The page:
Content doesn’t just magically appear, and in the main requires long-term investment.  The presence of a diverse and interested company in the regions allows for the creation of diverse and interesting content for their various media portals – television and web.  And just because material is regional in nature does not preclude the fact that it will appeal to a wider audience.


Canada is a very large country, and has many distinct regions. There was a time when there were more local television stations, which produced a fair number of television programs for their specific market, as well as airing nationally produced network shows, and the usual selection of American programming. Now of course the only local programming appears to be the news, and for some of the markets there are no local stations at all. With such drastic cuts to the on-air talent at stations like CJOH, it makes you wonder at their ability to cover a fairly large viewing area with only a handful of reporters. How will the local voice be heard?

It all comes back to the question of content. This brave new world of internet, streaming, satellite, etc has given the viewing audience a plethora of options. They turn from the traditional television broadcasts in search of content – to see something different, something that they can relate to. This comes at a time when the traditional broadcasters are cutting back on their productions. And while I understand that networks cannot be all things to all people, it does not mean that they should abandon their ability to provide much needed content. Short term profit gains made by these cuts for Bell Media are just that short term. In the long term they are cutting away at their ability to make continued profits, and adapt to the changing market.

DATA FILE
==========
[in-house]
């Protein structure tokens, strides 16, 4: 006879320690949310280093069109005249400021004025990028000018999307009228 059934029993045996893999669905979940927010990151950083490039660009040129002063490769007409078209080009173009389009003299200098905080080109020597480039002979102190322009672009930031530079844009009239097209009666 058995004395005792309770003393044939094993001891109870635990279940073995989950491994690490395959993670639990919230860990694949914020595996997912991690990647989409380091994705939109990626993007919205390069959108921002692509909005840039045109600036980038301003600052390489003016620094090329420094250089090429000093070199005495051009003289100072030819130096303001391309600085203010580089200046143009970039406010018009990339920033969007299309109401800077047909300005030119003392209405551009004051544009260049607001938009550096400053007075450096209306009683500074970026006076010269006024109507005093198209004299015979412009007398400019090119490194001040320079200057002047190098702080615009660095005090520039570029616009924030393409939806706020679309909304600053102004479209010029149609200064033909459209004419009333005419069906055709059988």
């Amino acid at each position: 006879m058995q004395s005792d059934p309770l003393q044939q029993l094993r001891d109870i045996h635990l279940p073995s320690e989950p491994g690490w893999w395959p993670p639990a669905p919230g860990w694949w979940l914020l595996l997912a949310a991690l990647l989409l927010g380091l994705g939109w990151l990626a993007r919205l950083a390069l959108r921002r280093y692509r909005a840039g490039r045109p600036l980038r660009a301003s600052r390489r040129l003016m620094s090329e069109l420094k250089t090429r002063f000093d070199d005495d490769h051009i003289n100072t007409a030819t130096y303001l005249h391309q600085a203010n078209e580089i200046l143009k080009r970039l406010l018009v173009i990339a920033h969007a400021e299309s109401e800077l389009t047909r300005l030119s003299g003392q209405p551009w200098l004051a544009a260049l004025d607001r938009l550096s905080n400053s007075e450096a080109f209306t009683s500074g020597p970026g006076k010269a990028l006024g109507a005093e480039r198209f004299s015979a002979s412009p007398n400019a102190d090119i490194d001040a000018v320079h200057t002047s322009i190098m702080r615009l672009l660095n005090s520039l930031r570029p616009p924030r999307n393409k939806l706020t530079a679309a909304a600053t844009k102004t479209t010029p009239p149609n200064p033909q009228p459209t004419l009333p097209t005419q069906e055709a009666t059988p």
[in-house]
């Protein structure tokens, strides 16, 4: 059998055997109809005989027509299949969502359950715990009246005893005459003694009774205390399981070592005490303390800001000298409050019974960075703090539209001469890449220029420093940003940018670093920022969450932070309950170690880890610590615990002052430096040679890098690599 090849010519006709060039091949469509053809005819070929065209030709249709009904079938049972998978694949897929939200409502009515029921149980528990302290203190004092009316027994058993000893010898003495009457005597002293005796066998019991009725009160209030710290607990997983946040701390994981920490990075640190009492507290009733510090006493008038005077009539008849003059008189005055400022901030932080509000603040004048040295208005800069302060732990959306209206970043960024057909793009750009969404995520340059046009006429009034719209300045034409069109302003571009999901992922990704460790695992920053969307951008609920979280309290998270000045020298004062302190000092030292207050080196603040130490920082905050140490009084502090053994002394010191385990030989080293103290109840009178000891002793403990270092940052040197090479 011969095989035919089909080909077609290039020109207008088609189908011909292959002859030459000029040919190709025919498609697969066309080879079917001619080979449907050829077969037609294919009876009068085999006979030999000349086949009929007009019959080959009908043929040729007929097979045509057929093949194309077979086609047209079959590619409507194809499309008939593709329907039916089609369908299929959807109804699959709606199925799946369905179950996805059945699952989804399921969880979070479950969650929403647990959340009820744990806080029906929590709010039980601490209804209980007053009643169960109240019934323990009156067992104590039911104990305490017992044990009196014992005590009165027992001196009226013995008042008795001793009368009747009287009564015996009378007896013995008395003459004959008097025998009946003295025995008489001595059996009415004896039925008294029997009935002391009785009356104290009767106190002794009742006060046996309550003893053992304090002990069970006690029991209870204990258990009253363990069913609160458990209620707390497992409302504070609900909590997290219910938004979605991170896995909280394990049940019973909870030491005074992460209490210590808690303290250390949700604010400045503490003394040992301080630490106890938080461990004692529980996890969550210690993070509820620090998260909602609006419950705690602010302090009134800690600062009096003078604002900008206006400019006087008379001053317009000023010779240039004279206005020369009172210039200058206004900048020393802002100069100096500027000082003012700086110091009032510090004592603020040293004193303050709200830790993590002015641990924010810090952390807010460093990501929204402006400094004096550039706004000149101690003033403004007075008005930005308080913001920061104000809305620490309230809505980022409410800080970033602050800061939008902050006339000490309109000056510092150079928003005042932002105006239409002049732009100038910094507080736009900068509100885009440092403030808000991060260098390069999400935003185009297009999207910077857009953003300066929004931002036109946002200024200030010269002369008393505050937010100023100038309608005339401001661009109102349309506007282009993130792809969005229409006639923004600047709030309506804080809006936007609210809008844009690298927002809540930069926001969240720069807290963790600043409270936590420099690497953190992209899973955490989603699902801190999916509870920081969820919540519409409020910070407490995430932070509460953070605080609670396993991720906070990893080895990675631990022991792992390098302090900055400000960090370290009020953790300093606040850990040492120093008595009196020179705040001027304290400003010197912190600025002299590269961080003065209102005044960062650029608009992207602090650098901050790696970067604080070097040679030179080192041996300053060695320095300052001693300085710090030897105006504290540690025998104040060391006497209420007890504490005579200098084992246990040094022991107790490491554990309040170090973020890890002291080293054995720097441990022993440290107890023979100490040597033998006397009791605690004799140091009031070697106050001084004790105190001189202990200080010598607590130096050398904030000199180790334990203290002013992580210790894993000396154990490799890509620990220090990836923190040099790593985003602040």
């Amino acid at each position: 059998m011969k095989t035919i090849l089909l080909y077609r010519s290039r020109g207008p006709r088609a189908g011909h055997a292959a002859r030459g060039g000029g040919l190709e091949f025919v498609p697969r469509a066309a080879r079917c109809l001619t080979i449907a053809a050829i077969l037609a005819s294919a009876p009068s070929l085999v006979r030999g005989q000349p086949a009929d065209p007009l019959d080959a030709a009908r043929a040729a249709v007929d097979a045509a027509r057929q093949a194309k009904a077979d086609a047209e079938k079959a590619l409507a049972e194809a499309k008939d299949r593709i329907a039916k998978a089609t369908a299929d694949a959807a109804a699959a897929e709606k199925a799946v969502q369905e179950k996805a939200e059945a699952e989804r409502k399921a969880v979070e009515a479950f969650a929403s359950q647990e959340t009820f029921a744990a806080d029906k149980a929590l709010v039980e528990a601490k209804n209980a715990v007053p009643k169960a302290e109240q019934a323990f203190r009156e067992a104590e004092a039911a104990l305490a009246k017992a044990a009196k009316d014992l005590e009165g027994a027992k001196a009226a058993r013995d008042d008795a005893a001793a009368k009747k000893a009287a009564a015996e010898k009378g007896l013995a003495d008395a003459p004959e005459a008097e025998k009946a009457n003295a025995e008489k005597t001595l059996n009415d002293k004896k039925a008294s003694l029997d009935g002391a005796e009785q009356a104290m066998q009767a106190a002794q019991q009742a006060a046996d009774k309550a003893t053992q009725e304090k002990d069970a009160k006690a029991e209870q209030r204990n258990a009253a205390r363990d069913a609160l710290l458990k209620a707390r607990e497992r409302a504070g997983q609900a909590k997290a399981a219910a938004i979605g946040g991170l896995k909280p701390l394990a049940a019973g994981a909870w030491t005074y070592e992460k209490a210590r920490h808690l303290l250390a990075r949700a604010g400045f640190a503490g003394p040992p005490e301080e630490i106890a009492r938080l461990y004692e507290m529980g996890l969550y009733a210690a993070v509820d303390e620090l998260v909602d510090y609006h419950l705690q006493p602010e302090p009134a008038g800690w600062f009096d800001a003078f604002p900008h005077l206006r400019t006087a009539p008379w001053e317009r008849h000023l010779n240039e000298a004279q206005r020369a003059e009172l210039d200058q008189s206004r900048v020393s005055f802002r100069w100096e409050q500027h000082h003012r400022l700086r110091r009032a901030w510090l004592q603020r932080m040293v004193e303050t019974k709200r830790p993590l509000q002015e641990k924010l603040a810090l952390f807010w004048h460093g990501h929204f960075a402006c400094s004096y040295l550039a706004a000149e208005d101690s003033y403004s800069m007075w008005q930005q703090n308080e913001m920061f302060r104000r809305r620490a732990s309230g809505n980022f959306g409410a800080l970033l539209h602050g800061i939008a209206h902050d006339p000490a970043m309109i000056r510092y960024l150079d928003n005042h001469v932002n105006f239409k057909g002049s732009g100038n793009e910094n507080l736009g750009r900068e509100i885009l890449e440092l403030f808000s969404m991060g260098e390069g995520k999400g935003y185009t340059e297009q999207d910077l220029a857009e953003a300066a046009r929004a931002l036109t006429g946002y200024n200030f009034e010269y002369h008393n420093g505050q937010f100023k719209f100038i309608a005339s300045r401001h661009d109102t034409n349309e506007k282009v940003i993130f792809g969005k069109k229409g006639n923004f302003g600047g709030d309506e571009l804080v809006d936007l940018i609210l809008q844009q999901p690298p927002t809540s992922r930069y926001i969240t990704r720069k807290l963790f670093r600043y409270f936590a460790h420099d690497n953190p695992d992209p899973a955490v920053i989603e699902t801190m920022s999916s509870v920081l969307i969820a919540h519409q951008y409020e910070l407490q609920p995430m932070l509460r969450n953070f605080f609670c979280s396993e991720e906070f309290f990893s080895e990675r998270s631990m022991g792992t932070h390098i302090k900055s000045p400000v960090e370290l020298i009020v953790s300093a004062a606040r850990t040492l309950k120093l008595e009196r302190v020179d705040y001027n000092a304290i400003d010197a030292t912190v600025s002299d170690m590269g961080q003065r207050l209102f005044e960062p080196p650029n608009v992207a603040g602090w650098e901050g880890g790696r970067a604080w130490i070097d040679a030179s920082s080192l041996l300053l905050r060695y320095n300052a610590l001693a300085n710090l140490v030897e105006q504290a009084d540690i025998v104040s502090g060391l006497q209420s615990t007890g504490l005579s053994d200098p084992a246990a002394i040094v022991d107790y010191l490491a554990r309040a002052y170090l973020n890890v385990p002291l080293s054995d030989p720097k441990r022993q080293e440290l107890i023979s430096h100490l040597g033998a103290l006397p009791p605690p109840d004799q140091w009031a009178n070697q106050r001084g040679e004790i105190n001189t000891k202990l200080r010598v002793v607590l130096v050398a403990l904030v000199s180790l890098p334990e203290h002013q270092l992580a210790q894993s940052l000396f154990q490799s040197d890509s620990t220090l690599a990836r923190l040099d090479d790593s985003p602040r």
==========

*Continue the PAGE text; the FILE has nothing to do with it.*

Call for Presentations – OGS Conference 2017

Call for Presentations – OGS Conference 2017


The annual Ontario Genealogical Society Conference 2017 will be held in Ottawa on June 16-18, 2017 at Algonquin College. The theme of the conference is Our Canada – Your Family: Building a Nation. As 2017 will be the 150th anniversary of the birth of Canada, Ottawa Branch OGS will host the annual OGS conference and give the Conference a national flair, bringing together genealogists and family historians from all over Canada. We are looking for speakers and talks of interest to genealogists from all provinces.